Shortlist announced for the European Copper in Architecture Awards
Seven exquisite projects from across Europe have been shortlisted in the European Copper in Architecture Awards, an annual scheme which looks to highlight the increasing use of the metal in cutting edge design. This year’s finalists have been sourced from Spain, Finland, Italy, the UK, Germany and Luxembourg, and showcase many innovative uses of copper in architectural design. The shortlisted projects are as follows:
Freya’s Cabin, Kielder Water, UK - Studio Weave
This intimate wooden and copper alloy hut is huddled on the edge of a beautiful lake in the north of England, resting atop a series of glittering brass posts. Open to the elements, the ethereal cabin is one of two such structures supported by a romantic fairytale penned by its designers, Studio Weave.
House at Seeheim, Germany - Fritsch und Schlüter Architekten
An archetypal gabled house neighbouring the Rhine Valley, Fritsch und Schlüter Architekten’s traditional family home has been brought to life by a number of incisions cut into the external form, with portions gouged out and encased in glass. The roof and facades are coated in pre-oxidised copper rhombuses which contrast dramatically with the exposed white interiors.
New Town Hall, Police and Cultural Centre, Berriozar, Spain - Garcia Rodriguez Alcoba
Garcia Rodriguez Alcoba’s basic L-shaped form is a simple but highly effective design which incorporates administrative facilities and public spaces in a singular entity. Again pre-oxidised copper has been used to supply a strong yet light exterior to this powerful building with white interior volumes distinctly apparent through wide windows.
St Lawrence Chapel, Vantaa, Finland - Avanto Arkkitehdit
This exemplary project is based on the concept of a Christian’s journey from this world to eternity, its pared back architecture and interiors enabling mourners to grieve in an undisturbed environment. Copper has been introduced in a number of ways, including patinated copper mesh screening between inside and outside spaces, removable perforated copper trays in the ceilings, and patinated copper roofing.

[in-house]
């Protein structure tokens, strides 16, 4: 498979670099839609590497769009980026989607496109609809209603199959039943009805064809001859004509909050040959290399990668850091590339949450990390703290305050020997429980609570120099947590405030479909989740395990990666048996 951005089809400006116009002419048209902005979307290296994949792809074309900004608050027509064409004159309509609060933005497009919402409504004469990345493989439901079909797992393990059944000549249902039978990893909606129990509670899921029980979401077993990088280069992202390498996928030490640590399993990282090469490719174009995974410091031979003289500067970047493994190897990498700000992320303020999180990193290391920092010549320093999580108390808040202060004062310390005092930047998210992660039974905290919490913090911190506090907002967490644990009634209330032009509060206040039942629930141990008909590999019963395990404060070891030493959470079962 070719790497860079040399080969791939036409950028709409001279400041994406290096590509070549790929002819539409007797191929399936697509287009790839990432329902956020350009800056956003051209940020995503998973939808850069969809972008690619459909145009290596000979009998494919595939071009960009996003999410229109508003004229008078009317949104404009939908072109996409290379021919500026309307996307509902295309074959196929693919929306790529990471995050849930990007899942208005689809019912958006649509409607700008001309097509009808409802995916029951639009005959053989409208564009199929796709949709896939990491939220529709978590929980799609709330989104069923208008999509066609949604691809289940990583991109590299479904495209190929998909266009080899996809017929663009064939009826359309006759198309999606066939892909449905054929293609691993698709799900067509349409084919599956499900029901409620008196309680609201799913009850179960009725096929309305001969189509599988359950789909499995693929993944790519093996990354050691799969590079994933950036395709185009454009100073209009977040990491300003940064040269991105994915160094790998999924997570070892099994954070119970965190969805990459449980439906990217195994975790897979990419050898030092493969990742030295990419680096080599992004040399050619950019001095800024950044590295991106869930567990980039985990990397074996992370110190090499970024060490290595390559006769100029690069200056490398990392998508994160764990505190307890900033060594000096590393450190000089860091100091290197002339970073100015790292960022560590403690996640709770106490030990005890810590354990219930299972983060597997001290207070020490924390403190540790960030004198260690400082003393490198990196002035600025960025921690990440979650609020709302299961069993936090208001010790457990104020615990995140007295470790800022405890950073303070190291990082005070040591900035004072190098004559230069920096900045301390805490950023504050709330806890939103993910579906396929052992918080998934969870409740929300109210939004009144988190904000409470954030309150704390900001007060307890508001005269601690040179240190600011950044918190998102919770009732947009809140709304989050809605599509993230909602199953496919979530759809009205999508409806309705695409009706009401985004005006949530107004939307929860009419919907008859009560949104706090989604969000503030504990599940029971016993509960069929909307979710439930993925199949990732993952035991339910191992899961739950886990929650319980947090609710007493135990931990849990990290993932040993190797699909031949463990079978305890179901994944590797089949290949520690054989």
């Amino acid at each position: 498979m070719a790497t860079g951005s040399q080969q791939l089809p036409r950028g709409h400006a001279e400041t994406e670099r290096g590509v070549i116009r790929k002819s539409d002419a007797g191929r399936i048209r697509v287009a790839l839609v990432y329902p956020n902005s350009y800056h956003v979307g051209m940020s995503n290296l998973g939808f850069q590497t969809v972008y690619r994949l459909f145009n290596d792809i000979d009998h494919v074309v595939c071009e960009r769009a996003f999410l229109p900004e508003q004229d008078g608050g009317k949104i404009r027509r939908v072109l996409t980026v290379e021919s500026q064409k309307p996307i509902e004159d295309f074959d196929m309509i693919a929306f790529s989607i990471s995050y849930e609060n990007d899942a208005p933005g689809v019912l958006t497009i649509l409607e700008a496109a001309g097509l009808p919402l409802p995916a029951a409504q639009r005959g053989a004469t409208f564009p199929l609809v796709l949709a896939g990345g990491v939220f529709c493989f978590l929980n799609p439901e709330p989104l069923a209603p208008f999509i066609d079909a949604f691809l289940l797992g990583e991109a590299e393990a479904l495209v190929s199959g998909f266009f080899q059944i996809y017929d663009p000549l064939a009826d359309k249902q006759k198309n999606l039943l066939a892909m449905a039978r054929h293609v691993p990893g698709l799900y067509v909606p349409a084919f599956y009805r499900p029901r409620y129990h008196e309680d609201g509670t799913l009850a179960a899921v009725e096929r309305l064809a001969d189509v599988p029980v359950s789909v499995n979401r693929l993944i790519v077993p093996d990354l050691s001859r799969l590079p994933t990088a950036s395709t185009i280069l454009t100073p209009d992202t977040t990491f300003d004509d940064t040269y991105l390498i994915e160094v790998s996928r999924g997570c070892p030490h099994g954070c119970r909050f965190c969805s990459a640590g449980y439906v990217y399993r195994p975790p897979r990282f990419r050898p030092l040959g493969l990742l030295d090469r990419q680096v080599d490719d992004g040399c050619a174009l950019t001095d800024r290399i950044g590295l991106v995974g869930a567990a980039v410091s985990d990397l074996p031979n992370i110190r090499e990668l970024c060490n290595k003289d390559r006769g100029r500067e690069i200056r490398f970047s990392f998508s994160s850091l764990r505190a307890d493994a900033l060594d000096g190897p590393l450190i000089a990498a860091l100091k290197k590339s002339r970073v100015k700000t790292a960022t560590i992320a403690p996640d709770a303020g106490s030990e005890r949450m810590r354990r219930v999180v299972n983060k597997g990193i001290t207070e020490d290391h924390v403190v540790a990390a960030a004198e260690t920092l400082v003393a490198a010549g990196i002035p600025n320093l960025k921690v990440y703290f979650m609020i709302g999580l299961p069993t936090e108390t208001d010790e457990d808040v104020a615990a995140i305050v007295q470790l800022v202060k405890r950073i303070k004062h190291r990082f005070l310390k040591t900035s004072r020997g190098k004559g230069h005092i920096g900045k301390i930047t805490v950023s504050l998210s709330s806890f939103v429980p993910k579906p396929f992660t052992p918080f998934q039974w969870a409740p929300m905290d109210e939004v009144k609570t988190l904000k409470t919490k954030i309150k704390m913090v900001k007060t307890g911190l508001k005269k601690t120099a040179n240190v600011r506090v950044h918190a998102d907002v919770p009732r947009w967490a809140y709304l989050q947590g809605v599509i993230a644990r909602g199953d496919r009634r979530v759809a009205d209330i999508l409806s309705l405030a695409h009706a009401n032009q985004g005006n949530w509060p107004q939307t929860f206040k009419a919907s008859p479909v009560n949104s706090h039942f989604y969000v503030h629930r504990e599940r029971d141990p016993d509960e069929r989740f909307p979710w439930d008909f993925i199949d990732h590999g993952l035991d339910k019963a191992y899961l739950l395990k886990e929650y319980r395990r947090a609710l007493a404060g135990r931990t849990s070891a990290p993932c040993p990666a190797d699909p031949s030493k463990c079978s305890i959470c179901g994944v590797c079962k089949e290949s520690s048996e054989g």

Villa Vauban Art Museum, Luxembourg - Philippe Schmit Architects
A contemporary red brass-clad addition to the classic Musée d’Art de la Ville de Luxembourg, this light and airy volume makes a quiet statement in the secluded museum grounds. A proportion of the new exhibition space has been pushed underground, with translucent perforated panels and large sections of glass drawing natural light into the freshly created internal display space.
10 Weymouth Street, London, UK - Make Architects
Make Architects’ angular residential block in England’s capital is a shining example of how an aging building can be rejuvenated by an innovative cladding system. In staggering the ratio of copper and zinc components in the external panels used, the facade shimmers in differing colours from golden yellow to russet brown, enlivening the structure in a brave display of architectural ingenuity.
Civil Protection Centre, South Tyrol, Italy - AllesWirdGut
Set in a mountainous location, AllesWirdGut’s heavy design is cased entirely in copper to give it a natural, earthy tone to ensure its seamless integration into the surrounding environment and townscape. This strong base is lifted by a collection of light wells which illuminate the interior volumes, including a number of below-grade rooms cut into the slope of the site.